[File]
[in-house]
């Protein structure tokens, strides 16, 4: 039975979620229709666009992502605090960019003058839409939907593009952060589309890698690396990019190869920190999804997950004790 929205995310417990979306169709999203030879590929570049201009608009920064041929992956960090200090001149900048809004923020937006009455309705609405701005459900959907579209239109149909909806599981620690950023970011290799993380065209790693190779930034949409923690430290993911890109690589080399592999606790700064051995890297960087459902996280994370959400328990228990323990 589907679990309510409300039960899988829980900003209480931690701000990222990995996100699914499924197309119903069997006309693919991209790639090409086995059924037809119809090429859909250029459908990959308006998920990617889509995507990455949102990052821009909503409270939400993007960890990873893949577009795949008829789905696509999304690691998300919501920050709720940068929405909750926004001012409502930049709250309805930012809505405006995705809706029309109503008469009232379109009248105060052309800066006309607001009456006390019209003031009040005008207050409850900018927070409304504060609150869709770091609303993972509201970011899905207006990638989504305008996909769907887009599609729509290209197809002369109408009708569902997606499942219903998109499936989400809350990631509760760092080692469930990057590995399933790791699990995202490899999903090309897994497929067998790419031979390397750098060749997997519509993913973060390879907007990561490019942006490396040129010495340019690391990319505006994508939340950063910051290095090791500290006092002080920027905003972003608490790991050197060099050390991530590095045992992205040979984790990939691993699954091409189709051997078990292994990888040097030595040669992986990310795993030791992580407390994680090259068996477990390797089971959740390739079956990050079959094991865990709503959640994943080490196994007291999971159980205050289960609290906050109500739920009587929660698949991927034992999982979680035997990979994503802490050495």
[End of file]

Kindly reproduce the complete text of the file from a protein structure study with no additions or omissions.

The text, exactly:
[in-house]
């Protein structure tokens, strides 16, 4: 039975979620229709666009992502605090960019003058839409939907593009952060589309890698690396990019190869920190999804997950004790 929205995310417990979306169709999203030879590929570049201009608009920064041929992956960090200090001149900048809004923020937006009455309705609405701005459900959907579209239109149909909806599981620690950023970011290799993380065209790693190779930034949409923690430290993911890109690589080399592999606790700064051995890297960087459902996280994370959400328990228990323990 589907679990309510409300039960899988829980900003209480931690701000990222990995996100699914499924197309119903069997006309693919991209790639090409086995059924037809119809090429859909250029459908990959308006998920990617889509995507990455949102990052821009909503409270939400993007960890990873893949577009795949008829789905696509999304690691998300919501920050709720940068929405909750926004001012409502930049709250309805930012809505405006995705809706029309109503008469009232379109009248105060052309800066006309607001009456006390019209003031009040005008207050409850900018927070409304504060609150869709770091609303993972509201970011899905207006990638989504305008996909769907887009599609729509290209197809002369109408009708569902997606499942219903998109499936989400809350990631509760760092080692469930990057590995399933790791699990995202490899999903090309897994497929067998790419031979390397750098060749997997519509993913973060390879907007990561490019942006490396040129010495340019690391990319505006994508939340950063910051290095090791500290006092002080920027905003972003608490790991050197060099050390991530590095045992992205040979984790990939691993699954091409189709051997078990292994990888040097030595040669992986990310795993030791992580407390994680090259068996477990390797089971959740390739079956990050079959094991865990709503959640994943080490196994007291999971159980205050289960609290906050109500739920009587929660698949991927034992999982979680035997990979994503802490050495």